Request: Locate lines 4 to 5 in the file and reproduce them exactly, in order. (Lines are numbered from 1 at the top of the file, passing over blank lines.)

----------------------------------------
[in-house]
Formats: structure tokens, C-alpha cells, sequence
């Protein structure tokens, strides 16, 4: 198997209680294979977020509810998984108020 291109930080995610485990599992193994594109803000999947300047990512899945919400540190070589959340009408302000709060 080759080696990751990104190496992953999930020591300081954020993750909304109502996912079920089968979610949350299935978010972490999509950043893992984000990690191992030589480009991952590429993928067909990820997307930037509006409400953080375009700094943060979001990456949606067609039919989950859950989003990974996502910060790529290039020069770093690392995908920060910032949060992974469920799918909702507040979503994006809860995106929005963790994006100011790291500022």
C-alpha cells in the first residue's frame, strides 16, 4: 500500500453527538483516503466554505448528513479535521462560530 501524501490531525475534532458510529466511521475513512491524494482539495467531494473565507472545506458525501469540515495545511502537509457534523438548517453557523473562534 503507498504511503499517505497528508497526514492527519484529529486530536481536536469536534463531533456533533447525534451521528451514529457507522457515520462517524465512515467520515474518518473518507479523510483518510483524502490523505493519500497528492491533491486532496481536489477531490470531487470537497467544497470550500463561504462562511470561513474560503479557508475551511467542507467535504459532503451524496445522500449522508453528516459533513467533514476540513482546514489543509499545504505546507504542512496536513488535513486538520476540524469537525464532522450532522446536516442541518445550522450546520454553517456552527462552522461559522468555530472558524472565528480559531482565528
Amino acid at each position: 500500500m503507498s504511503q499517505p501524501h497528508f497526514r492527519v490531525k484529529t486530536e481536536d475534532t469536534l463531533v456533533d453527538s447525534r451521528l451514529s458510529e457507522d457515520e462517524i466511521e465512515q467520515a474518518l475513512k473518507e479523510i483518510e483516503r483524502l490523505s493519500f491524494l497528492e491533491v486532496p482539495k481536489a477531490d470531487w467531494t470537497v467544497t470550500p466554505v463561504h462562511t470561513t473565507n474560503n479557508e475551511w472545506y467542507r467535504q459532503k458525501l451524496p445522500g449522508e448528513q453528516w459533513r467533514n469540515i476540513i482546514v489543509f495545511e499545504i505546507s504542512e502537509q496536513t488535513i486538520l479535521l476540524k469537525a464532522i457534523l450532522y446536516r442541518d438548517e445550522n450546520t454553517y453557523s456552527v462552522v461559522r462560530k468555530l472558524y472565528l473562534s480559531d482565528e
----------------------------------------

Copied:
C-alpha cells in the first residue's frame, strides 16, 4: 500500500453527538483516503466554505448528513479535521462560530 501524501490531525475534532458510529466511521475513512491524494482539495467531494473565507472545506458525501469540515495545511502537509457534523438548517453557523473562534 503507498504511503499517505497528508497526514492527519484529529486530536481536536469536534463531533456533533447525534451521528451514529457507522457515520462517524465512515467520515474518518473518507479523510483518510483524502490523505493519500497528492491533491486532496481536489477531490470531487470537497467544497470550500463561504462562511470561513474560503479557508475551511467542507467535504459532503451524496445522500449522508453528516459533513467533514476540513482546514489543509499545504505546507504542512496536513488535513486538520476540524469537525464532522450532522446536516442541518445550522450546520454553517456552527462552522461559522468555530472558524472565528480559531482565528
Amino acid at each position: 500500500m503507498s504511503q499517505p501524501h497528508f497526514r492527519v490531525k484529529t486530536e481536536d475534532t469536534l463531533v456533533d453527538s447525534r451521528l451514529s458510529e457507522d457515520e462517524i466511521e465512515q467520515a474518518l475513512k473518507e479523510i483518510e483516503r483524502l490523505s493519500f491524494l497528492e491533491v486532496p482539495k481536489a477531490d470531487w467531494t470537497v467544497t470550500p466554505v463561504h462562511t470561513t473565507n474560503n479557508e475551511w472545506y467542507r467535504q459532503k458525501l451524496p445522500g449522508e448528513q453528516w459533513r467533514n469540515i476540513i482546514v489543509f495545511e499545504i505546507s504542512e502537509q496536513t488535513i486538520l479535521l476540524k469537525a464532522i457534523l450532522y446536516r442541518d438548517e445550522n450546520t454553517y453557523s456552527v462552522v461559522r462560530k468555530l472558524y472565528l473562534s480559531d482565528e